For Baudrillard, Japan offers what I propose Akira offers Tetsuo and anime and Akira offer the viewer—a ‘lethal hospitality’ (Baudrillard, 1993: 143)—at once a hostile hospitality and a hospitable hostility. At once host and terrorist, Japan—what Baudrillard might call the evil demon of nations—takes hostage, miming, absorbing, devouring, assimilating, integrating, incorporating—I’m reminded here of the highly loaded(!) term ‘Japan, Inc.’! —its guest/enemy and its powers, while at the same time neutralising—‘defusing’(!)—them, doing so, I suggest, even to The Bomb, Japan becoming at once more The Bomb than The Bomb and less The Bomb than The Bomb. Japan turns its hostage to its own logics, strategies, advantage, even as it has turned that catastrophe to non-catastrophe, that apocalypse to nothing.12 

And in terms of the global, the universal and the singular, for Baudrillard, Japan is a singular example of the singular, not only ‘as such’ but insofar as it has:

succeeded in globalizing (technologically, economically, financially) better than the whole world without passing through the universal (the succession of bourgeois ideologies and of forms of political economy) and without losing anything of its singularity, whatever one might say of it (Baudrillard, 1997: 177 [My translation]).

Diverting and evading Western universality, Japan for Baudrillard offers its cannibalistic, murderous hospitality to globalisation, absorbing, incorporating, ecstasising and seducing American capital, technology and modernism, thereby paradoxically, strangely returning (un retour étrange) (p. 175) ‘itself’—‘post-historical’ Japan—to ‘itself’—Japan ‘as such’—thus preserving ‘its’ radical foreignness, ‘its’ singularity, the virtual of the third and fourth orders absorbed by, strangely turning into, the ritual, the ceremonial, of the first order, and what enables it—the unconditional simulacrum, pure Illusion, Seduction, Evil—the cruel, savage power of the sign—the pure sign—to erupt.13

For us, Akira allegorises, stages and performs Baudrillard’s visions of ‘hospitable’ and singular Japan, turning Tetsuo’s straight line to the virtual into a détour that is a retour to the singular, a turning away from that is at the same time a turning toward what it always was, an ironic turning toward Seduction, Illusion, Evil, Radical Exoticism. Which is what Japan, anime, Akira do for America, virtual reality, globalisation, capital.14  The point—dead point, blind spot, vanishing point—of the turn turns (on) itself. And Seduction is the turn.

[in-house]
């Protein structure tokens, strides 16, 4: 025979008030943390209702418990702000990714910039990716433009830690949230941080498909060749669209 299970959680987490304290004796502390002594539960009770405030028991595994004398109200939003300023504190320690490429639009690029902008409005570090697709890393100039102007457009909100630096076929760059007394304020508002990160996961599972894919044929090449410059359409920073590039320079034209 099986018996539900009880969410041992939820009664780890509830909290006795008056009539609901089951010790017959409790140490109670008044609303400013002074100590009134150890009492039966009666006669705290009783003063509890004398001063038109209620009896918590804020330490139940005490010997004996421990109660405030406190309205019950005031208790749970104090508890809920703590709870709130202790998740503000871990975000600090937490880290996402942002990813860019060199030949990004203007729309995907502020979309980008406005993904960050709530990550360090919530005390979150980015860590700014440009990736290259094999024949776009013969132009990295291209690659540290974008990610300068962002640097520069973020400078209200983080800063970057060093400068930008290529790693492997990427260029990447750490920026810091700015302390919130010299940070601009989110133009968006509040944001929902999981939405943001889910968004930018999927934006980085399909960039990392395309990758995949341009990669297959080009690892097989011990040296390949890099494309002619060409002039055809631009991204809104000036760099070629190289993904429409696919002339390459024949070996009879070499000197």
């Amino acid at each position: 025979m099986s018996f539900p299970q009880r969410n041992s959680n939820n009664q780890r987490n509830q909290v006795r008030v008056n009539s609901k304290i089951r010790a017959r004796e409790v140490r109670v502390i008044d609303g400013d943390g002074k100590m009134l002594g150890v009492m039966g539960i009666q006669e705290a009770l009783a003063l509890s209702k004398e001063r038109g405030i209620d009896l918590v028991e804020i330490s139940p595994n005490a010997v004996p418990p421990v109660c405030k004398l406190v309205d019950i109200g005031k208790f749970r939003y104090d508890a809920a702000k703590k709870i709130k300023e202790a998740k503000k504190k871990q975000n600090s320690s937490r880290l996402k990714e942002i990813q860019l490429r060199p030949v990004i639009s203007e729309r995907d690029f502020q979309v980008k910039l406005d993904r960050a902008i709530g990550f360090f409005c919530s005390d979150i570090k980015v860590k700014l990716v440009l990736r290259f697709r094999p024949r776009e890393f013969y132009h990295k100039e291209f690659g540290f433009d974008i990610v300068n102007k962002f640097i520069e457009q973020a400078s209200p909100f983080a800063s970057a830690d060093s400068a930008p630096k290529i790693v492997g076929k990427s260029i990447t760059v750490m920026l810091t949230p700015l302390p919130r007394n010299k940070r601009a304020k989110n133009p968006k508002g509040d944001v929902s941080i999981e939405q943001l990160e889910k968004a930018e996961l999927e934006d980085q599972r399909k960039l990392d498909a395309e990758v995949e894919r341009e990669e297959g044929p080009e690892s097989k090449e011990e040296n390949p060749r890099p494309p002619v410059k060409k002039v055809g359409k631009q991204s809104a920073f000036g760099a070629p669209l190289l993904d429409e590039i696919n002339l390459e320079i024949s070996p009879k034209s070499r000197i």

Such seductive processes operate decisively in Akira’s narrative, where Akira, as more and less The Bomb than The Bomb, is reanimated not only by the mutants but arguably by Tetsuo, by his very actions as form of destiny, and ironically returns to swell and swallow the swelling and swallowing Tetsuo, incorporating, metamorphosing and reanimating him in his void nucleus (noyau), his nothing, even in his ‘nuclear family’(!)—a cannibalistic allegory and performance of Japan swallowing, incorporating and reanimating America in ‘itself’, its void, its nothing. Japan, as Baudrillard speaks of it, as phagocyte (1994: 72). As Pac Man.

The double game of Japan, apocalyptic anime and Akira is akin to the fatal strategy of conformity, of seduction, of Leonard Zelig and the film Zelig (Dir. Woody Allen, 1983) as Baudrillard treats of them in The Evil Demon of Images (see the opening epigraph of this essay). Zelig is ‘launched on an adventure of …global seduction’ (Baudrillard, 1987: 15)—making it—the global—enter the realm of metamorphosis despite itself—in that process hyperconforming to and leading astray all interpretations, by means of which the Radical Otherness—the singularity—of Zelig—and of Japan, apocalyptic anime and Akira—its/their ‘eternal incomprehensibility’15 —are safeguarded.16  I would add, such a seduction characterises the seduction of film animation and the world by the snobbish animatic apparatus of film animation ‘itself’—apparatus of not only the illusion of life (simulation) but the life of illusion (Seduction).

Avatar of Godzilla—character and film—Akira—character and film—is (figure of) The Bomb, at once more and less The Bomb than The Bomb, that explodes/implodes both America and Japan, even as it revivifies/reanimates them, even as Tetsuo, the monster-on-the-loose avatar of Godzilla and Akira, takes up his nuclear-powered, chain-reactive, absorbing place within that lineage, donning a red cape to complete the highly loaded tricolour—red, white and blue—in that process metamorphosing not only ‘himself’ but the returned/reanimated/absorbing Akira become ‘saviour’ into something ‘eternally incomprehensible’, enigmatic, Radically Other, around which everything turns—that inexchangeable nothing that, like Eisenstein’s plasmaticness, at once enables and disenables all exchange, while itself being beyond value—that void, empty nucleus (noyau)—dead point, blind spot, black hole—not only (at the ‘centre’) of Akira, not only of the nuclear Bomb, not only of the nuclear ‘as such’, not only of the/its/their animating of the point of (and) passage beyond reality for Canetti but of Japan ‘itself’.